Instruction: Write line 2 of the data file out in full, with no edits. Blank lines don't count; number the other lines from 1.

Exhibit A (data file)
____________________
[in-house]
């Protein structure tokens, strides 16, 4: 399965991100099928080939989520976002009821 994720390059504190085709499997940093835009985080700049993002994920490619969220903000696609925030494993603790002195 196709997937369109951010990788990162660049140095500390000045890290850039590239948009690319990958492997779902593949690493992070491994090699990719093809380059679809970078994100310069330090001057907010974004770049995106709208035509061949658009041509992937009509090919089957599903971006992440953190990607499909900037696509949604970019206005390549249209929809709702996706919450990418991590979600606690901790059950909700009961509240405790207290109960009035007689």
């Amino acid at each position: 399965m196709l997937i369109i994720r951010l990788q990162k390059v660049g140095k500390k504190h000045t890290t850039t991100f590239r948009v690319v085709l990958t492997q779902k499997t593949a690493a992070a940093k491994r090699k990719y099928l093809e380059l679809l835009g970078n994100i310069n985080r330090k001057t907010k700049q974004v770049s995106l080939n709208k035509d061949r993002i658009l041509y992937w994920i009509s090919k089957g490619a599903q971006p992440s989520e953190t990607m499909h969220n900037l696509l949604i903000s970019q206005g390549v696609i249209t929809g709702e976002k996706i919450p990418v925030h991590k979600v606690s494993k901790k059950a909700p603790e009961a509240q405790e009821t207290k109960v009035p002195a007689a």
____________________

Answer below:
């Protein structure tokens, strides 16, 4: 399965991100099928080939989520976002009821 994720390059504190085709499997940093835009985080700049993002994920490619969220903000696609925030494993603790002195 196709997937369109951010990788990162660049140095500390000045890290850039590239948009690319990958492997779902593949690493992070491994090699990719093809380059679809970078994100310069330090001057907010974004770049995106709208035509061949658009041509992937009509090919089957599903971006992440953190990607499909900037696509949604970019206005390549249209929809709702996706919450990418991590979600606690901790059950909700009961509240405790207290109960009035007689």